The Department of Education conditionally discharged Dukes’ student loans subject to successful completion of a three-year income monitoring period, which required that TPD applicants not earn over the Federal Poverty Guidelines for a family of two, which was no higher than $16,020. Earned income over that amount triggered a repayment obligation and the loans would be reinstated. After failing to respond to multiple requests for proof of income, in October 2016, Dukes submitted a signed self-certification stating: “I, Corey Dukes, did not have any earned income from May 1, 2013 – October 13, 2016.” In reality, during this same period Dukes had earned over $331,000 from his two full-time jobs, had purchased a Bentley, a Porsche, and other luxury vehicles. The Department of Education permanently discharged $205,687.74 of Dukes’ student loan debt.

Dukes pleaded guilty to wire fraud and faces a maximum penalty of 20 years in prison when sentenced on Jan. 4, 2019. Actual sentences for federal crimes are typically less than the maximum penalties. A federal district court judge will determine any sentence after taking into account the U.S. Sentencing Guidelines and other statutory factors.

G. Zachary Terwilliger, U.S. Attorney for the Eastern District of Virginia, and Steve A. Linick, Inspector General of the State Department, made the announcement after U.S. District Judge Anthony J. Trenga accepted the plea. Assistant U.S. Attorneys Russell L. Carlberg and Kimberly R. Pedersen are prosecuting the case.

A copy of this press release is located on the website of the U.S. Attorney’s Office for the Eastern District of Virginia. Related court documents and information is located on the website of the District Court for the Eastern District of Virginia or on PACER by searching for Case No. 1:18-cr-298.

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The Indictment includes the following details:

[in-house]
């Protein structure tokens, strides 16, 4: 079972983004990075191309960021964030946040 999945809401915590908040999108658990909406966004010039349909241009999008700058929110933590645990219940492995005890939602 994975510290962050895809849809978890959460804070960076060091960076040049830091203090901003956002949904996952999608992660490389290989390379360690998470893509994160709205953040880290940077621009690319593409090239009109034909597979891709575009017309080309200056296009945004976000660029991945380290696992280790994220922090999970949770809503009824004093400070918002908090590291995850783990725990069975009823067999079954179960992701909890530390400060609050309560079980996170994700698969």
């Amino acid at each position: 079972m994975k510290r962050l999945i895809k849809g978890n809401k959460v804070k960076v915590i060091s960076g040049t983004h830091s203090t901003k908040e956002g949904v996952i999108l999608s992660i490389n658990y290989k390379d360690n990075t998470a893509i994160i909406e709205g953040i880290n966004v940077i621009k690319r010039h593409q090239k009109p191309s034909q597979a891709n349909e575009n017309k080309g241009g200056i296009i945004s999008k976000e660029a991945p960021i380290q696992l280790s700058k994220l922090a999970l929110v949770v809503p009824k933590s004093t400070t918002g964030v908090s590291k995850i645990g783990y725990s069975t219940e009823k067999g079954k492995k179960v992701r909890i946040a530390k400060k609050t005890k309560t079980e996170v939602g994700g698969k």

1. Defendant COREY CADET DUKES (hereafter “DUKES” or “the defendant”) resided in Leesburg, Virginia or Alexandria, Virginia, located within the Eastern District of Virginia. During approximately 2006-2012, DUKES had obtained multiple student loans from various lenders, totaling over $200,000 in principal.

2. From approximately October 11, 2012 though approximately August 11,2017, DUKES was employed full-time at Paragon Systems (“Paragon”) providing security services at a U.S. Government facility in Washington, D.C. as a supervisory security guard, and was paid an annual salary beginning at about $53,000 and increasing to approximately $70,000.

3. From approximately May 5, 2013 through approximately August 22, 2017, DUKES was also employed full-time by the U.S. Department of State (the “State Department”), as a GS-11 with a duty station first in Lorton, Virginia, then as a GS-13 in Springfield, Virginia, in the Eastern District of Virginia, and was paid an annual salary beginning at approximately $62,467 and increasing to approximately $97,956.

4. During portions of 2012 and 2015, DUKES also earned income working for Masters Security (“Masters”) as a security guard at various locations in and around the Eastern District of Virginia.

Folks, how does one have two full-time security jobs?